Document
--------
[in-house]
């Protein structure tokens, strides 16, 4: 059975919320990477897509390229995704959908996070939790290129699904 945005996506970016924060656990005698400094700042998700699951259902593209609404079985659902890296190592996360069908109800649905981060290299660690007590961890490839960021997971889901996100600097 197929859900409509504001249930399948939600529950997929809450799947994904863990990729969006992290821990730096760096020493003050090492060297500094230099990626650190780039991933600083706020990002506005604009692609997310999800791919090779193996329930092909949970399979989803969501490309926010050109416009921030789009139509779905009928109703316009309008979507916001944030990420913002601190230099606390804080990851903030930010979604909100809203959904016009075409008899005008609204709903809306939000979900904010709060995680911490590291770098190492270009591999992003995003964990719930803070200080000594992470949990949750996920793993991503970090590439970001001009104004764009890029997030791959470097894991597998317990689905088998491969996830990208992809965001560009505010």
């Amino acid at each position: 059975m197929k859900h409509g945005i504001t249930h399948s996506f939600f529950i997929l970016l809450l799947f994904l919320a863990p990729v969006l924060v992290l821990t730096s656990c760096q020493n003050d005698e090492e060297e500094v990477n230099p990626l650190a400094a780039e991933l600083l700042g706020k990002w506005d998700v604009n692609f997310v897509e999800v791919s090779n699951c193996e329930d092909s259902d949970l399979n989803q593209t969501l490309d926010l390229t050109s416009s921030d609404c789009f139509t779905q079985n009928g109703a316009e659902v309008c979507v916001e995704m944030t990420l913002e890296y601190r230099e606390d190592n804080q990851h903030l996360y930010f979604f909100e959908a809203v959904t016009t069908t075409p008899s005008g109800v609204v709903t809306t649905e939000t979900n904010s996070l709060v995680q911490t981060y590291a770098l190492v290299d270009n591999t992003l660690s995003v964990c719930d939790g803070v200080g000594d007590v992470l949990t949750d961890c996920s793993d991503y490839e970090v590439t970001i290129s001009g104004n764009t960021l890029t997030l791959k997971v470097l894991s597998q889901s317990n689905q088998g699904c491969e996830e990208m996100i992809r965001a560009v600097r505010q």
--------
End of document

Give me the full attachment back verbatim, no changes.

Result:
[in-house]
């Protein structure tokens, strides 16, 4: 059975919320990477897509390229995704959908996070939790290129699904 945005996506970016924060656990005698400094700042998700699951259902593209609404079985659902890296190592996360069908109800649905981060290299660690007590961890490839960021997971889901996100600097 197929859900409509504001249930399948939600529950997929809450799947994904863990990729969006992290821990730096760096020493003050090492060297500094230099990626650190780039991933600083706020990002506005604009692609997310999800791919090779193996329930092909949970399979989803969501490309926010050109416009921030789009139509779905009928109703316009309008979507916001944030990420913002601190230099606390804080990851903030930010979604909100809203959904016009075409008899005008609204709903809306939000979900904010709060995680911490590291770098190492270009591999992003995003964990719930803070200080000594992470949990949750996920793993991503970090590439970001001009104004764009890029997030791959470097894991597998317990689905088998491969996830990208992809965001560009505010």
């Amino acid at each position: 059975m197929k859900h409509g945005i504001t249930h399948s996506f939600f529950i997929l970016l809450l799947f994904l919320a863990p990729v969006l924060v992290l821990t730096s656990c760096q020493n003050d005698e090492e060297e500094v990477n230099p990626l650190a400094a780039e991933l600083l700042g706020k990002w506005d998700v604009n692609f997310v897509e999800v791919s090779n699951c193996e329930d092909s259902d949970l399979n989803q593209t969501l490309d926010l390229t050109s416009s921030d609404c789009f139509t779905q079985n009928g109703a316009e659902v309008c979507v916001e995704m944030t990420l913002e890296y601190r230099e606390d190592n804080q990851h903030l996360y930010f979604f909100e959908a809203v959904t016009t069908t075409p008899s005008g109800v609204v709903t809306t649905e939000t979900n904010s996070l709060v995680q911490t981060y590291a770098l190492v290299d270009n591999t992003l660690s995003v964990c719930d939790g803070v200080g000594d007590v992470l949990t949750d961890c996920s793993d991503y490839e970090v590439t970001i290129s001009g104004n764009t960021l890029t997030l791959k997971v470097l894991s597998q889901s317990n689905q088998g699904c491969e996830e990208m996100i992809r965001a560009v600097r505010q």